graduate Conceptualizing Our Regional Environment (gCORE)

Fall 2014 quarter

Taught by

history of science and technology
climate justice, climate policy and politics, political ecology, environment and development
chemical oceanography, biogeochemistry, freshwater ecology

This program provides a framework for understanding current environmental issues from an interdisciplinary perspective. Students will begin to develop the skills to become producers of new knowledge, rather than being strictly learners of information already available. Multiple methods of data acquisition and analysis will be introduced through examples drawn from many fields of study. The philosophy of science and the problematic relationship between science and policy are also introduced.

Faculty Biographies
Kevin Francis, Ph.D. , is a historian and philosopher of science, with particular interest in the development of the environmental sciences. Kevin studied biology and philosophy at Reed College. After graduating, he spent several years working as a wildlife biologist for Mt. Hood National Forest. His graduate studies at the University of Minnesota focused on history of science and medicine. His historical research concerns scientific efforts to understand the mass extinction of North American megafauna (e.g. mammoth, mastodon, giant ground sloth) around 12,000 years ago, especially the way that various disciplines approach this problem.

Shangrila Joshi Wynn, Ph.D., is a political ecologist with a particular focus on questions of justice and development in the context of climate change policy and politics. Recent research (Dissertation: Justice, Development and India's Climate Politics: A Postcolonial Political Ecology of the Atmospheric Commons ) has examined climate politics from a North-South environmental justice perspective. Her current research extends this focus by examining climate policy implementation as it intersects with development policy and practice in South Asia, most recently in the form of the Clean Development Mechanism. She is also interested in questions of diversity in higher education, and has conducted NSF-funded collaborative research on the experiences of US geographers of color. Shangrila is originally from Nepal, where she studied Environmental Sciences at St. Xavier’s College in Kathmandu, followed by a year of full-time work as an environmental reporter for The Himalayan Times. She came to the US for graduate studies in International Affairs with a focus on environment and development studies at Ohio University. She continued these interests in an interdisciplinary doctoral program in Environmental Science, Studies and Policy at the University of Oregon with Geography as the focal discipline.  While a doctoral student, she was awarded an OUS-SYLFF fellowship for international research and a Wayne Morse ‘Climate Ethics and Equity’ Dissertation Fellowship in support of her dissertation research and writing. Shangrila comes to the Graduate Program on the Environment with rich teaching experience at the private liberal arts college as well as the public research university educational environments.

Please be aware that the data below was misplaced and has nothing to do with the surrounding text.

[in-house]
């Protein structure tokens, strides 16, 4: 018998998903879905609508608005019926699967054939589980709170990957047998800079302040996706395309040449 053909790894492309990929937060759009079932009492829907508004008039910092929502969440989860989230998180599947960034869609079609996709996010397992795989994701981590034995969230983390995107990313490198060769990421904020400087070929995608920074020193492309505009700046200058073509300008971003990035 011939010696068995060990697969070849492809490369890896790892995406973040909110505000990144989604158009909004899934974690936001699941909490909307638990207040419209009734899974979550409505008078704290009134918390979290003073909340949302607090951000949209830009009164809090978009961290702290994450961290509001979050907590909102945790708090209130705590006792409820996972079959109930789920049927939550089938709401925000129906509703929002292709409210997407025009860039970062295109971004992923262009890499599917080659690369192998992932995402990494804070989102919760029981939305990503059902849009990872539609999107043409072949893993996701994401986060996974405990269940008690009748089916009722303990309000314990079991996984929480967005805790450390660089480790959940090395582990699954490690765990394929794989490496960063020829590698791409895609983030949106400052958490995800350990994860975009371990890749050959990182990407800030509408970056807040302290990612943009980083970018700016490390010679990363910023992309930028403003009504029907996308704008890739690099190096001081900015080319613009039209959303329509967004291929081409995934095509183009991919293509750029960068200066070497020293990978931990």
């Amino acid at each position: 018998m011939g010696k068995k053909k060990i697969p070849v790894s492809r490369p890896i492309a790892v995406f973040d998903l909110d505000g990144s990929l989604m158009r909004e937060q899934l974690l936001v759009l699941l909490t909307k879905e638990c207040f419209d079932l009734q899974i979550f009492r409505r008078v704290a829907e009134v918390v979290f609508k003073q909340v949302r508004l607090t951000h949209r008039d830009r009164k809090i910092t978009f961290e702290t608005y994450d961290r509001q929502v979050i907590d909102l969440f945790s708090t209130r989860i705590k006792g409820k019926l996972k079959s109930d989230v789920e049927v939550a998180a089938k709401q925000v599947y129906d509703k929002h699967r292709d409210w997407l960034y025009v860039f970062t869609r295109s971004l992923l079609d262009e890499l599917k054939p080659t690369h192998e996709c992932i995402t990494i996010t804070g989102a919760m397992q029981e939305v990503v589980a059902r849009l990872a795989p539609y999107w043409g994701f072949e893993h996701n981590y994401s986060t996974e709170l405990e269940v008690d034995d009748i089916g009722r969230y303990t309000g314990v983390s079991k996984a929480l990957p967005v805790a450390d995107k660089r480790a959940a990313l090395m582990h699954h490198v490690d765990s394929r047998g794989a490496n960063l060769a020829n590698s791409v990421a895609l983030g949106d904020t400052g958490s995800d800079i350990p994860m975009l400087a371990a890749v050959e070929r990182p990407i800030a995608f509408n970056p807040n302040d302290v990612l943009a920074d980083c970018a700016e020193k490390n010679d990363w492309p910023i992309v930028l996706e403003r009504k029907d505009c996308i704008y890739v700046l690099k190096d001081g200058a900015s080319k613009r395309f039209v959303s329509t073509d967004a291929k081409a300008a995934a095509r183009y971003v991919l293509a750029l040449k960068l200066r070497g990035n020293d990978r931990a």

Erin Martin, Ph.D. , is an aquatic biogeochemist whose research focuses on examining the role of rivers in the global carbon cycle. Rivers are large sources of carbon to both the atmosphere and the ocean and are consequently critical to our understanding of the global carbon cycle.  While working in the Amazon Basin, her research demonstrated that bacteria living in the river produce high levels of carbon dioxide through respiration, and this carbon dioxide is subsequently lost to the atmosphere.  Her current research in the Mekong Basin (i.e. Cambodia) focuses on characterizing the type of organic carbon that is exported by large rivers to the ocean.  Specifically, she uses molecular tracers to determine where in the watershed the carbon originates from, and uses radiocarbon analyses to determine the age of this material.  Such information is necessary in order to understand the preservation of terrestrial carbon in the ocean, which can affect atmospheric carbon dioxide levels over long time scales.  Through her training (master’s and doctoral degrees from the School of Oceanography at the University of Washington), Erin has research experience working in streams, rivers, lakes, and the ocean.  Additional interests include ocean acidification, estuarine ecology, evaluating the impacts of dams on downstream processes, and microbial ecology.  Her past and present research has been conducted through collaborations with colleagues in Brazil, Cambodia, and the Pacific Northwest.

Program Details

Location and Schedule

Campus location



Offered during: Evening

Advertised schedule: 6-10p Tue/Thu


Buy books for this program through Greener Bookstore.

Online Learning

Enhanced Online Learning: Access to web-based tools required, but use of these tools does not displace any face-to-face instruction.

Required Fees

$100 fee for overnight field trip to Pack Forest, October 16-17, 2014.

Registration Information

Credits: 8 (Fall)

Class standing: Graduate

Maximum enrollment: 50


Course Reference Number

(8 GR credits): 10101

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